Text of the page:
Choose a time for your office hour that works for you and for your students
Explicitly invite students to your office hour regularly (e.g., once a week)
Describe what office hours are for: to help your students understanding a concept; to help them understanding what the course is about; to help them learn how to study in college; to help them with a particular assignment; to help them in general; etc.
Try to avoid telling the students an answer or solving the problem for them. Instead, teach them how to solve the problem themselves.
Ask questions to test a student's understanding. Help students identify what concepts or skills they are struggling with.
Help students find a relevant note or chapter section they need to read or think about before tackling an assignment. Give them some time to try addressing the question and then come back to them to see how they’re doing.
One wonderful approach to leading office hours is called the Tao of TALC.
Leverage peer learning
Group students who are working on similar topics so that they can teach one another.
Prepare for office hours so that they are meaningful and useful for you and your students.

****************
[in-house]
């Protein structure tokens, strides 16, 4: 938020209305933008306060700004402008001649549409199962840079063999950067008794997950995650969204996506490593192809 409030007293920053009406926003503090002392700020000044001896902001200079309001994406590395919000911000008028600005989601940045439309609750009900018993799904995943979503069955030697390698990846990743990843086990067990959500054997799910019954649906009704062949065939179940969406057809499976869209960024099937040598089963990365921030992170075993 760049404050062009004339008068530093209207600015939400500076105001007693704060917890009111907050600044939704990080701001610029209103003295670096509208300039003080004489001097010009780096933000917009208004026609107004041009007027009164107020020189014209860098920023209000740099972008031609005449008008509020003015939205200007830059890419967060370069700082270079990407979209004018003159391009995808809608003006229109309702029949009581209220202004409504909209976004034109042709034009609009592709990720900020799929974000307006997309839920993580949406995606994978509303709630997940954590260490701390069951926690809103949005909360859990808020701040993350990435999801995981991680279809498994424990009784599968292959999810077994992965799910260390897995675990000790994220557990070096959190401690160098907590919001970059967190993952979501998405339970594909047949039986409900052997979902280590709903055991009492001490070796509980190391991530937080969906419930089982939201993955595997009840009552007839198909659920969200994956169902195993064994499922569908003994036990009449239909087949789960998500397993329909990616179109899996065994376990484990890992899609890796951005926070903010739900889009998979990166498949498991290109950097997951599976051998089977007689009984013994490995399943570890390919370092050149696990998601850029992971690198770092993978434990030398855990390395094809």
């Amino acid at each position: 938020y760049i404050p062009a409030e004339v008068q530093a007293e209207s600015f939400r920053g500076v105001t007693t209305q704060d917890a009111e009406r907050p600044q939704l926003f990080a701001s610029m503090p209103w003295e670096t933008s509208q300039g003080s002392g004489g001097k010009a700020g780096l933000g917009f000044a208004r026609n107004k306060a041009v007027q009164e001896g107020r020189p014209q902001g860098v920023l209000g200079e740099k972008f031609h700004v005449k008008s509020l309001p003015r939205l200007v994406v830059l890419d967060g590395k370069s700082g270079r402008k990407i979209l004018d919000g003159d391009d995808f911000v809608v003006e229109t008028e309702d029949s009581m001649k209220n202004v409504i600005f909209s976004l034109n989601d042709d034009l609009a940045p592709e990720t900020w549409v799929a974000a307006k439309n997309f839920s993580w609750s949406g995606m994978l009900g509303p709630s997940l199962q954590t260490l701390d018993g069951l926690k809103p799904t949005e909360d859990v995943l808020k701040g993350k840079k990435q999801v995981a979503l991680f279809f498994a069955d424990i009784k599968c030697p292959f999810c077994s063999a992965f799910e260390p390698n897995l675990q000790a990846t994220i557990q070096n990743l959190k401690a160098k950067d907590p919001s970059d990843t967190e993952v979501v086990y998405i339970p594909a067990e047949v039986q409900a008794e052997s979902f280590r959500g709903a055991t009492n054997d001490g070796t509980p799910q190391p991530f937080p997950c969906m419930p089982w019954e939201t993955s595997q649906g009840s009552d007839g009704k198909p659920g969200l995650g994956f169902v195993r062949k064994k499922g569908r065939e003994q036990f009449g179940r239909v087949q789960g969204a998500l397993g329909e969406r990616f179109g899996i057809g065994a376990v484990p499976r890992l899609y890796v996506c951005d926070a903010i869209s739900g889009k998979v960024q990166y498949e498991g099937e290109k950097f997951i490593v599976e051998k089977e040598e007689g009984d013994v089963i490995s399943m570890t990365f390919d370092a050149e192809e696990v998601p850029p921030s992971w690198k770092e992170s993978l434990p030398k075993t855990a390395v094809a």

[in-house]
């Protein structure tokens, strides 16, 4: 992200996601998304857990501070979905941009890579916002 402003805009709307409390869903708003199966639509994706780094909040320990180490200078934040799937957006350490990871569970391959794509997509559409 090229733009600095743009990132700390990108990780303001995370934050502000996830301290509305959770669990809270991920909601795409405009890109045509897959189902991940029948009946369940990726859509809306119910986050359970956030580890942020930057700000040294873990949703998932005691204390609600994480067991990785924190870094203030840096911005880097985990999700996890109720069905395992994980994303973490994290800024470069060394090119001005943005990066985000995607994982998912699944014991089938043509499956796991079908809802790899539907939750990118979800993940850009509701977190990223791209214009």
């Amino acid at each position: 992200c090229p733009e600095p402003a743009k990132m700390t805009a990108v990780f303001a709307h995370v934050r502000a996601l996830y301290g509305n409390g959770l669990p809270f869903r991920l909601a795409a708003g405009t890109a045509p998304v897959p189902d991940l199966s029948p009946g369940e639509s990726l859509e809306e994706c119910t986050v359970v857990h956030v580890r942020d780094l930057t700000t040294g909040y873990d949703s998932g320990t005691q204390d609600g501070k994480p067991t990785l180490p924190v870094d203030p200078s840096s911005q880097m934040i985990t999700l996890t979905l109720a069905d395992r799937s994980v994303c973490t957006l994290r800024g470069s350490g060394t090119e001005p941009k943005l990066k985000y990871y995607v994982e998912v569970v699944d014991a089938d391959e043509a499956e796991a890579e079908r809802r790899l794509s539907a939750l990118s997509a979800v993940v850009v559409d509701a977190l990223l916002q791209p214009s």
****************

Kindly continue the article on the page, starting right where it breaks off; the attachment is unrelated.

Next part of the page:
Ask students to send questions to you in advance.
Review the lecture notes, readings, activities, and examples that have been covered in class that week
Review the assignment that they are working on.
Think of questions that are similar, but not exactly the the same, as the questions they need to solve for their assignment.
Ask students to bring their lecture notes, readings, homework problems, drafts of their papers, or anything relevant.
Office hours are often the richest, most rewarding learning experience for students.
They offer the opportunity to be tutored 1:1 or in small groups by an expert in the field (you!)
They offer the opportunity to connect to an expert in the field (you!)
They offer students the opportunity to connect with a role model (you!)